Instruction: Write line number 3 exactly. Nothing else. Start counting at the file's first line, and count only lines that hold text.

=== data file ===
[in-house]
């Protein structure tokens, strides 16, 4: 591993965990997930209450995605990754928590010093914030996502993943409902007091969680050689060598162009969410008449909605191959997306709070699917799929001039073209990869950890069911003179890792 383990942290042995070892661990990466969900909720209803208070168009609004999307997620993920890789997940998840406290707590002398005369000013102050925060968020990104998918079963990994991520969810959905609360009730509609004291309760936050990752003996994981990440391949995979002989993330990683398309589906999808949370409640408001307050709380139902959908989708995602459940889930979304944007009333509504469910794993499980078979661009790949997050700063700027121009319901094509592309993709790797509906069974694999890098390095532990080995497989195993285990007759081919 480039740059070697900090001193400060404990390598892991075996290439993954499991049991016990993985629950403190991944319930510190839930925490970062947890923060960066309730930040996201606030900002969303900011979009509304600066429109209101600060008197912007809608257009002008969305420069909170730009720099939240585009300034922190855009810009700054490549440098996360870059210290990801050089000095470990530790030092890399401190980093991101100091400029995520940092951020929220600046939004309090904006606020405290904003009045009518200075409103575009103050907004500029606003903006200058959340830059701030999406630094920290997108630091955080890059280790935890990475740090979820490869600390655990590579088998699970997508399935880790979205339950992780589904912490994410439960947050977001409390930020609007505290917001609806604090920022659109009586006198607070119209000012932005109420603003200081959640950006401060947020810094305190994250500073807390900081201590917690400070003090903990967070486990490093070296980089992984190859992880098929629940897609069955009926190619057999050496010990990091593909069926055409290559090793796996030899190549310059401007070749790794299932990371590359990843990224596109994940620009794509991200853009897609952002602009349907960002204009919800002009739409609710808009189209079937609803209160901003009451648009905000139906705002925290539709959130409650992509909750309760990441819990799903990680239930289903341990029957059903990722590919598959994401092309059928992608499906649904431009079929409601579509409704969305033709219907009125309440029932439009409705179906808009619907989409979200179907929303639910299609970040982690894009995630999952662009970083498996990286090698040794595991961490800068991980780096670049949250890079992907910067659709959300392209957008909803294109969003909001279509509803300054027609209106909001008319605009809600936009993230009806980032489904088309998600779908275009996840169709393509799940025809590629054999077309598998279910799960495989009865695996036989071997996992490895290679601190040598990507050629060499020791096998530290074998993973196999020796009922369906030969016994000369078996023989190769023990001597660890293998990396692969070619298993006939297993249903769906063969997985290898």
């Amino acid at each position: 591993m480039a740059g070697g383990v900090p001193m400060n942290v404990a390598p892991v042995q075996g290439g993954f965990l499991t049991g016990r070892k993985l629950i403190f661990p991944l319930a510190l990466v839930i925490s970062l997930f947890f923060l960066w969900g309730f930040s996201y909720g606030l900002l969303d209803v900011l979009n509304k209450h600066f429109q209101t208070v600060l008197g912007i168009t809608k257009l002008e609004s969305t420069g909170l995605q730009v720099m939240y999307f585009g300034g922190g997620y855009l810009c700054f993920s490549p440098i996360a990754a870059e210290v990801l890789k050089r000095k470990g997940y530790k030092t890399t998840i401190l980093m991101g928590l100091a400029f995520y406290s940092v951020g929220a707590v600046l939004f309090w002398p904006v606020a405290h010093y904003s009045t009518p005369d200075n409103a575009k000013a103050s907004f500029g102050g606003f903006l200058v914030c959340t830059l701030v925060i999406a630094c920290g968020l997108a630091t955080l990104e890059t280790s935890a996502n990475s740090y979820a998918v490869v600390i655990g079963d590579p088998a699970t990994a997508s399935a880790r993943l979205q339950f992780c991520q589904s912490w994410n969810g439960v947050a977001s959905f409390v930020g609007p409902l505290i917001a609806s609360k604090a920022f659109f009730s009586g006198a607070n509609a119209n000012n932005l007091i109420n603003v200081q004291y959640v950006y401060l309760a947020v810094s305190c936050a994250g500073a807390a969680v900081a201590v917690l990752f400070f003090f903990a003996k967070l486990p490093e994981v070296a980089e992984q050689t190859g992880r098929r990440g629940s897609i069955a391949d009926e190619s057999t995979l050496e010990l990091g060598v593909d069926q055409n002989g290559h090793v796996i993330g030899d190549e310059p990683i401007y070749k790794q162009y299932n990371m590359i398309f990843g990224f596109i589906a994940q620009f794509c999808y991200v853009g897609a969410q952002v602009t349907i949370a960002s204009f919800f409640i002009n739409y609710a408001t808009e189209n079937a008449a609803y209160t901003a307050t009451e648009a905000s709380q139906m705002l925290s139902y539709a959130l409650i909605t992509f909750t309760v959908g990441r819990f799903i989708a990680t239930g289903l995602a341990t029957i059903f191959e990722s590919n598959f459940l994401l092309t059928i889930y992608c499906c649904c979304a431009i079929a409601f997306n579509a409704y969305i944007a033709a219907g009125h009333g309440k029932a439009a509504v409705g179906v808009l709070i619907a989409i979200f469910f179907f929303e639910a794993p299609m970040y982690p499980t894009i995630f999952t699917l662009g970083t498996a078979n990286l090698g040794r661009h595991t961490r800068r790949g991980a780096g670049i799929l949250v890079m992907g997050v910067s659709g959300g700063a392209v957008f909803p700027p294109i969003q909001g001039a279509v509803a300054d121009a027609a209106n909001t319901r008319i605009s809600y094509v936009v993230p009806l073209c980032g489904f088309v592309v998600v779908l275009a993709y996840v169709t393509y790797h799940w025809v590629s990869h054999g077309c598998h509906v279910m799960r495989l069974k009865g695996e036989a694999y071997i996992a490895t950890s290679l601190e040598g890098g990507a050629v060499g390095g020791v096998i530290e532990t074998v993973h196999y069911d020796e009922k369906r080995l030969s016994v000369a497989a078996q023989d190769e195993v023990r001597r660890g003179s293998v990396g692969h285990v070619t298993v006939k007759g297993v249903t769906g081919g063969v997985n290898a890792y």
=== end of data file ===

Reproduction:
């Amino acid at each position: 591993m480039a740059g070697g383990v900090p001193m400060n942290v404990a390598p892991v042995q075996g290439g993954f965990l499991t049991g016990r070892k993985l629950i403190f661990p991944l319930a510190l990466v839930i925490s970062l997930f947890f923060l960066w969900g309730f930040s996201y909720g606030l900002l969303d209803v900011l979009n509304k209450h600066f429109q209101t208070v600060l008197g912007i168009t809608k257009l002008e609004s969305t420069g909170l995605q730009v720099m939240y999307f585009g300034g922190g997620y855009l810009c700054f993920s490549p440098i996360a990754a870059e210290v990801l890789k050089r000095k470990g997940y530790k030092t890399t998840i401190l980093m991101g928590l100091a400029f995520y406290s940092v951020g929220a707590v600046l939004f309090w002398p904006v606020a405290h010093y904003s009045t009518p005369d200075n409103a575009k000013a103050s907004f500029g102050g606003f903006l200058v914030c959340t830059l701030v925060i999406a630094c920290g968020l997108a630091t955080l990104e890059t280790s935890a996502n990475s740090y979820a998918v490869v600390i655990g079963d590579p088998a699970t990994a997508s399935a880790r993943l979205q339950f992780c991520q589904s912490w994410n969810g439960v947050a977001s959905f409390v930020g609007p409902l505290i917001a609806s609360k604090a920022f659109f009730s009586g006198a607070n509609a119209n000012n932005l007091i109420n603003v200081q004291y959640v950006y401060l309760a947020v810094s305190c936050a994250g500073a807390a969680v900081a201590v917690l990752f400070f003090f903990a003996k967070l486990p490093e994981v070296a980089e992984q050689t190859g992880r098929r990440g629940s897609i069955a391949d009926e190619s057999t995979l050496e010990l990091g060598v593909d069926q055409n002989g290559h090793v796996i993330g030899d190549e310059p990683i401007y070749k790794q162009y299932n990371m590359i398309f990843g990224f596109i589906a994940q620009f794509c999808y991200v853009g897609a969410q952002v602009t349907i949370a960002s204009f919800f409640i002009n739409y609710a408001t808009e189209n079937a008449a609803y209160t901003a307050t009451e648009a905000s709380q139906m705002l925290s139902y539709a959130l409650i909605t992509f909750t309760v959908g990441r819990f799903i989708a990680t239930g289903l995602a341990t029957i059903f191959e990722s590919n598959f459940l994401l092309t059928i889930y992608c499906c649904c979304a431009i079929a409601f997306n579509a409704y969305i944007a033709a219907g009125h009333g309440k029932a439009a509504v409705g179906v808009l709070i619907a989409i979200f469910f179907f929303e639910a794993p299609m970040y982690p499980t894009i995630f999952t699917l662009g970083t498996a078979n990286l090698g040794r661009h595991t961490r800068r790949g991980a780096g670049i799929l949250v890079m992907g997050v910067s659709g959300g700063a392209v957008f909803p700027p294109i969003q909001g001039a279509v509803a300054d121009a027609a209106n909001t319901r008319i605009s809600y094509v936009v993230p009806l073209c980032g489904f088309v592309v998600v779908l275009a993709y996840v169709t393509y790797h799940w025809v590629s990869h054999g077309c598998h509906v279910m799960r495989l069974k009865g695996e036989a694999y071997i996992a490895t950890s290679l601190e040598g890098g990507a050629v060499g390095g020791v096998i530290e532990t074998v993973h196999y069911d020796e009922k369906r080995l030969s016994v000369a497989a078996q023989d190769e195993v023990r001597r660890g003179s293998v990396g692969h285990v070619t298993v006939k007759g297993v249903t769906g081919g063969v997985n290898a890792y």